15 December 2014

Bitten by the film bug

My Mumbai Mirror column:

The funny, warm indie Sulemani Keeda shows us a world of Bollywood aspirants, but it isn't so much a film about that world as a voice from within it.

Last month, Bollywood gave us Happy Ending, a self-proclaimed takedown of rom-coms in general and happy endings in particular. In it, Saif Ali Khan's bestselling writer hero — assailed by the worrying thought that he might have actually fallen in love —was urged out of the house by his imaginary alter-ego, in pursuit of the departing girl. The film's 'airport scene' (as the film's makers labelled the cliche they were making fun of) was allowed to end in the girl leaving—but only to create room for the real, apparently inescapable, happy ending: the boy flying to India to convince the girl. It was a glib, unconvincing claim that they'd avoided the cliche. 

Last week, in Amit Masurkar's Sulemani Keeda, I watched as the protagonist Dulal, having confessed he's in love with a girl he met three days ago, was urged by his friend, housemate and screenwriting partner Mainak to go to her house and stop her leaving for America. "Bahut ho gaya ye chori chori pyar. Daaku ban, daaku!" exhorts Mainak, and even though we, the audience, know better than Dulal that Mainak is far from being sincere, we can't but egg the boy on, towards the distant possibility of a happy ending. But equally, it's impossible not to be charmed by what follows: let in by a surprised Ruma, the lovestruck Dulal first begs her not to go. Then, before she can say anything in response, her parents emerge from the other room to see who this boy is, and Dulal falls to his knees, declaring his love for their daughter. 

This is the scene as it ought to have been played; a moment that captures both the intensity of feeling that Dulal has built up in all sincerity, and the insane filminess of it—reflected in Ruma's parents' quiet bemusement (casting Uday Chandra as her father is a stroke of genius), and in Ruma's own gentle but firm refusal to change her carefully laid-out plans for a boy she thinks is sweet, but whom she barely knows. 

The funny thing is that Sulemani Keeda doesn't set out to rewrite 'romedy'. In fact when the Ruma angle begins to take over, Masurkar manages to sneak in a funny line about how she was supposed be the side track, not the main track. 

The film has been described in the media as a "bromance", and its opening moments—the two young men asleep in their unkempt apartment, and the camera moving from the magazines upturned on their stomachs to the posters on the wall and the books in their bookcases, until a girlfriend calls and wakes one of them up—reminded me of Delhi Belly. Plenty of films have used this young-men-living-scruffily-together setting since: I can think of Pyaar ka Punchnama and Go Goa Gone. But the film to which Sulemani Keeda seems to truly doff its hat is the original bachelor comedy, Sai Paranjpe's Chashme Buddoor. Mainak is the Rakesh Bedi-cum-Ravi Basvani to Dulal's sincere Farooque Shaikh, providing comic relief, trying to woo the ladies a little too obviously, and throwing in some amusing untruths along the way. There's even a scene where Mainak drives 'Oona from Poona' home in a hopeful horny haze, and we see him ascend her staircase, doing the ridiculous almost-jig that Baswani made unforgettable. And his quick-footed retreat at the sight of her muscley boyfriend immediately brings Deepti Naval's threateningly large brother to mind.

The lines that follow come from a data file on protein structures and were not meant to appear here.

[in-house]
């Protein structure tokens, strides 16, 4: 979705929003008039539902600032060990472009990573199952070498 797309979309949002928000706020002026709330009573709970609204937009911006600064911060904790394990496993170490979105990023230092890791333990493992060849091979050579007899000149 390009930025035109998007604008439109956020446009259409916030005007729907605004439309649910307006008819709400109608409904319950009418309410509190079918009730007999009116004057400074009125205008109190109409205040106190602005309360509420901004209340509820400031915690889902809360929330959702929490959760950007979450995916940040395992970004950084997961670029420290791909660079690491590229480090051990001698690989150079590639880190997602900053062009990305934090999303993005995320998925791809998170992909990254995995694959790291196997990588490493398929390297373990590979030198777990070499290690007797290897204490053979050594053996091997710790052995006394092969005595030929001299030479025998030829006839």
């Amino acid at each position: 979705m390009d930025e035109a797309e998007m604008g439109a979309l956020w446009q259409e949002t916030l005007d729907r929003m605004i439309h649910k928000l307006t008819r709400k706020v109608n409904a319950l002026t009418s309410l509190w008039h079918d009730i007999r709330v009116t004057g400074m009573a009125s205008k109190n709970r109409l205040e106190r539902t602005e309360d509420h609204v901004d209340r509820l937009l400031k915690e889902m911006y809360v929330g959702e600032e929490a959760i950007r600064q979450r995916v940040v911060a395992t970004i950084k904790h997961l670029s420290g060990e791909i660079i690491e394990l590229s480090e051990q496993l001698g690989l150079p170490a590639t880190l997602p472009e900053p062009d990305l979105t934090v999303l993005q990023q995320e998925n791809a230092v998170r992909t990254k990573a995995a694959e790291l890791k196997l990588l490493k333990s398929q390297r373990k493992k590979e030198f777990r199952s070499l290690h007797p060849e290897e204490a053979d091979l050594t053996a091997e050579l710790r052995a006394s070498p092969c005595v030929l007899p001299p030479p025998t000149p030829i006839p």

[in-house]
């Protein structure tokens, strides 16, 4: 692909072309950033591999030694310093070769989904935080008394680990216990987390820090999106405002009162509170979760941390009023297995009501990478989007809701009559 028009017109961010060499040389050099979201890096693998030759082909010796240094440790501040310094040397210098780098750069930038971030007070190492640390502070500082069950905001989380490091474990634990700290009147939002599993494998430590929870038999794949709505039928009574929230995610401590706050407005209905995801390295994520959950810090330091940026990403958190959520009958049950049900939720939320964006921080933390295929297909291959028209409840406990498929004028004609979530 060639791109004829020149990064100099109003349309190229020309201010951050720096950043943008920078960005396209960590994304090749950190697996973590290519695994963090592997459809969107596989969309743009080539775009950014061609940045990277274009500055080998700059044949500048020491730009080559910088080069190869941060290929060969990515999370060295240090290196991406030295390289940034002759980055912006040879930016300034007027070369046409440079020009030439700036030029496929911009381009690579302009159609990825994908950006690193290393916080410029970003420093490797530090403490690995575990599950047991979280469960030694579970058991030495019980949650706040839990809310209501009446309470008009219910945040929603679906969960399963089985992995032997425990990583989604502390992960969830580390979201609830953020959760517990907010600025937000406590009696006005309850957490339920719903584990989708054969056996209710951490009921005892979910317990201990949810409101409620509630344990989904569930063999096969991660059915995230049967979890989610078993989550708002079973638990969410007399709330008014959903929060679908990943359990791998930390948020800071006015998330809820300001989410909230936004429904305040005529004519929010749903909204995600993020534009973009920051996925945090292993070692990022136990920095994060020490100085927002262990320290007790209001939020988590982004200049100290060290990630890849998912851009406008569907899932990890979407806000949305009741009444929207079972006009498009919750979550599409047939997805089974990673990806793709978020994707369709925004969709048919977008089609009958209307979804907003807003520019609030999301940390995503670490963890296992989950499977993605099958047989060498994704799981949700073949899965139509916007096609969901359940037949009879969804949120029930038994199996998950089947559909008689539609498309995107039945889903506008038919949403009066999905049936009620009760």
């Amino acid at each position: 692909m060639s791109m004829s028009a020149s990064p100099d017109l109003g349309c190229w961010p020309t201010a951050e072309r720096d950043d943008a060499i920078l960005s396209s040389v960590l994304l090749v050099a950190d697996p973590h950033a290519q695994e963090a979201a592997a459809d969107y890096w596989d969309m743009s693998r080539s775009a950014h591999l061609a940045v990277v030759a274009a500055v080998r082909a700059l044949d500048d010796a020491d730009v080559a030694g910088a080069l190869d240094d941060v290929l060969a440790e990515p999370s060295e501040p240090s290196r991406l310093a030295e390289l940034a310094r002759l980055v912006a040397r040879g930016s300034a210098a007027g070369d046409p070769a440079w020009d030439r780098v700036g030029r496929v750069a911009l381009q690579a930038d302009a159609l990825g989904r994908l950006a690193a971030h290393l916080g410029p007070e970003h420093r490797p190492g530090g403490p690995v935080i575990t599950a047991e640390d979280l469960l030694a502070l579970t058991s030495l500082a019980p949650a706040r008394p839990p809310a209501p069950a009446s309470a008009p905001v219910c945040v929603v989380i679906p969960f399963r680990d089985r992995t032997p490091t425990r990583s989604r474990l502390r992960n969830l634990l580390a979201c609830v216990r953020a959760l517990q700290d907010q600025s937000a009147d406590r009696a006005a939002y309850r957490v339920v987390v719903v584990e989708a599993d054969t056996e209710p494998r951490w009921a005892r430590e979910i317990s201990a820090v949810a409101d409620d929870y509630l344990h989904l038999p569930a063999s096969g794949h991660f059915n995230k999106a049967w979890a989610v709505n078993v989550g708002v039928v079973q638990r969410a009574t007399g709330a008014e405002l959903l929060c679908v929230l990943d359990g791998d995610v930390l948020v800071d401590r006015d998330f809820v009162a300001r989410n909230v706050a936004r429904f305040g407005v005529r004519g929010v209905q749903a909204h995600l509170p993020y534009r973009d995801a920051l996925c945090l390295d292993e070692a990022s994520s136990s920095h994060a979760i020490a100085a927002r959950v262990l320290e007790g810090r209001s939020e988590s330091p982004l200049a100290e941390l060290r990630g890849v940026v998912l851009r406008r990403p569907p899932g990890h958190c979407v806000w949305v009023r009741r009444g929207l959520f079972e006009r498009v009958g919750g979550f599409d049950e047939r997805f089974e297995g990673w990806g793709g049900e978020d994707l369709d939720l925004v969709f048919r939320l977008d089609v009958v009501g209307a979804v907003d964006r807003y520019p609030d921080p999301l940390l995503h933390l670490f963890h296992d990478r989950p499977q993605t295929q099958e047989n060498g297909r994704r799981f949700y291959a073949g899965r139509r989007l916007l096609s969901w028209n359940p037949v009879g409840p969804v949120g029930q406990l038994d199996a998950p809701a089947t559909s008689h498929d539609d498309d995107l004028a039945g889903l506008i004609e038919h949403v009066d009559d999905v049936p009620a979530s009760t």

The film is self-aware without being smart-alecky and warm without being mushy. It experiments with form in zany animated sequences and slow-mo black and white interludes, yet is consistently well-observed, whether in the male-female dynamics of its chilled-out house party or the hilarious interactions with Pokhriyal, the landlord's poet-aspirant son. Perhaps this is because of how close its director and actors are to the world they're recreating here. Masurkar, whose 30-lakh-rupee directorial debut this is, has spoken in interviews of how he came to write a film about two screenwriting hopefuls doing the rounds of Bollywood's important people in the hope of a break. "Generally what happens when you're writing is that you write with a director in mind. This was something I wrote with people in mind," Masurkar said. Many of these people are real: famous people like Mahesh Bhatt and Anil 'Gadar' Sharma (though their cameos as themselves I thought were the film's most amateurish sections), as well as Dulal and Mainak, played by Masurkar's friends Mayank Tiwari and Naveen Kasturia, both working their way through Bollywood in real life. Himself a film and television writer who moved to Versova in 2009, Masurkar's film is an unvarnished, wry, but not quite bitter look at the world of culture industry aspirants he inhabits. 

These young men have come to Bombay (in this case from Delhi) to become 'writers', and they appear torn between an aspirational literate milieu of bookshops and open mics, and a Bollywood world that will seemingly only reward them for not pushing the envelope. There's also an all-too-real moment where the aspiring young filmwalas come to blows with TV-walas they're in the process of insulting for having sold out. The film doesn't make a big hoo-ha about it, but the tug of war between making it and being true to yourself is definitely its "main track". One hopes all its protagonists can stay on it. That really would be a happy ending.

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